In this two-minute video Craig explains a simple technique to make sure everyone is on the same page with a group decision.
The idea comes from Patrick Lencioni and his book called The Five Dysfunctions of a Team.
This video has captions. To see them, click CC on the video screen.
Here’s what Craig says in the video
Hi everybody. Hey it’s Craig Freshley here.
So you work through the issues, you’ve made compromises, you have come to a group decision. Everybody goes their own ways and when you come back together the next time, it’s clear that when you left thinking you had made a group decision there were different interpretations of what you had actually decided. It seemed clear in the moment but when you went out into the world and told other people about the decision or started actually implementing the decision, it started to become apparent that maybe you weren’t as clear on what that decision was as you thought you were.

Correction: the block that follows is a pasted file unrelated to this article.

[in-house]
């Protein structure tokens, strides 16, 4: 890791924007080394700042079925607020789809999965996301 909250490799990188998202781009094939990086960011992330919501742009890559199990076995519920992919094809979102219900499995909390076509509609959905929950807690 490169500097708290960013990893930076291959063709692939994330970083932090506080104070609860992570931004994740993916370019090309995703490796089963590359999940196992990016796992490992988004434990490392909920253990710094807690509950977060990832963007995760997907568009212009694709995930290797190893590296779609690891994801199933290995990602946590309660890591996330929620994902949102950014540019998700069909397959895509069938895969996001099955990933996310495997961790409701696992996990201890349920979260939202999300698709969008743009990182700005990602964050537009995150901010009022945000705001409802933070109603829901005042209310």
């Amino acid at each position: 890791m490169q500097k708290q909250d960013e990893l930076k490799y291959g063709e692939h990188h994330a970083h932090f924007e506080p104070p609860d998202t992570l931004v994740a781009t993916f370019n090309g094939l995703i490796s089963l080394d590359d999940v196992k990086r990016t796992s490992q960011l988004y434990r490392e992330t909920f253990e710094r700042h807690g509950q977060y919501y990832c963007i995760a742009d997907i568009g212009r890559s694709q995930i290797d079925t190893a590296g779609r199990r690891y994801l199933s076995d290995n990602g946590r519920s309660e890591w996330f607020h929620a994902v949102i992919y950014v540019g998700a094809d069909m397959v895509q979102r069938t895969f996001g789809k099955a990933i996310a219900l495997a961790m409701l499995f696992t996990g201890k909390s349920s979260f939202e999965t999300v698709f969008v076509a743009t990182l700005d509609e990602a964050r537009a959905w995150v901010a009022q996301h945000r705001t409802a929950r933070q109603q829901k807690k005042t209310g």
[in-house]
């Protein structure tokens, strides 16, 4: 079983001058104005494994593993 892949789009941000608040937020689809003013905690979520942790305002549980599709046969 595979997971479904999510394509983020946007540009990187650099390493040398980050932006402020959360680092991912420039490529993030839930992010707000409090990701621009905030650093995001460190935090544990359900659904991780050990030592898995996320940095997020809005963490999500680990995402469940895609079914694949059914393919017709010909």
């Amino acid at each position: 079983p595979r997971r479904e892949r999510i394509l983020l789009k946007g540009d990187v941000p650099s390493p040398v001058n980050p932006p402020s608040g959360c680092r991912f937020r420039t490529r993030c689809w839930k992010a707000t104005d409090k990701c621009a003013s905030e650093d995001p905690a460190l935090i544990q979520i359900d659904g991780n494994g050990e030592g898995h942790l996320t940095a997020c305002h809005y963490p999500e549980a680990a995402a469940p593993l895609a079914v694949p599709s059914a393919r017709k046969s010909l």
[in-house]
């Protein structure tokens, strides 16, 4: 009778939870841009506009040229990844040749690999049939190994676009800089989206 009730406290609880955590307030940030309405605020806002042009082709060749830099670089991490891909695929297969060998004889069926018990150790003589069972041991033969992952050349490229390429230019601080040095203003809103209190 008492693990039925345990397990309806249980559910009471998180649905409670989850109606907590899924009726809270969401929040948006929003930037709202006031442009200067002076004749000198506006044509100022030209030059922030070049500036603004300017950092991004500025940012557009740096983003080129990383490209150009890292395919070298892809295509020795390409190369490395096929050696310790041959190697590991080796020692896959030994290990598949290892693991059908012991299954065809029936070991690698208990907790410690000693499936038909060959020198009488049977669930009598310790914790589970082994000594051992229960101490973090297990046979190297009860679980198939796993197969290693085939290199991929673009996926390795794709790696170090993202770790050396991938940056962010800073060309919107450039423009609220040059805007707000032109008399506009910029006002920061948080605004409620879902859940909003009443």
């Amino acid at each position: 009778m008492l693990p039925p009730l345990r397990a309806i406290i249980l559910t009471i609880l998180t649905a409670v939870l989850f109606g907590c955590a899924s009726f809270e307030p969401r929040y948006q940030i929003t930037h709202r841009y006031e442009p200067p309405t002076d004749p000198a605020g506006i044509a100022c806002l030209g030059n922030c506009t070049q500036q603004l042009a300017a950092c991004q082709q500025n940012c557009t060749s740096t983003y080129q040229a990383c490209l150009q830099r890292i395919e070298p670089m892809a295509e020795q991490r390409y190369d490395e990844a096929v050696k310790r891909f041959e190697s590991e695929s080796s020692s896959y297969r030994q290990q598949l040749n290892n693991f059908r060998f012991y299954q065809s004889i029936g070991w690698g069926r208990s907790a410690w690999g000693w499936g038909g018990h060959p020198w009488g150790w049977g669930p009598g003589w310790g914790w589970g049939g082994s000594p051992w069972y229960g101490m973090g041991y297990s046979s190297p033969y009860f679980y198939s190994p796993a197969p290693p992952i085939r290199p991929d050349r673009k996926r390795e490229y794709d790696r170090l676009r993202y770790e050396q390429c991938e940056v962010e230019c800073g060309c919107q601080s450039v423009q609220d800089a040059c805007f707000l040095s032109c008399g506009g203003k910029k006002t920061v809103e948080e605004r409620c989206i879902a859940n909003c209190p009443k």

Here is a simple and effective way to double-check your decision. Before you leave out into the world ask yourself, “How are we going to communicate this decision to others?’ It’s like two parents working through some sort of issue with the family and then they ask the question, “What are we going to tell the kids?”
Asking that question — well yeah it helps you explore what you’re going to actually tell the kids or the employees or the constituents or the members or whatever — but it also forces you to go back and see if you’re on the same page about what you decided.
When you actually have to figure out the messaging that you’re going to use to convey the thing that you decided, it makes you double-check what it is that you actually decided.
Thanks for listening everybody! I hope this helps you help your group make good group decisions.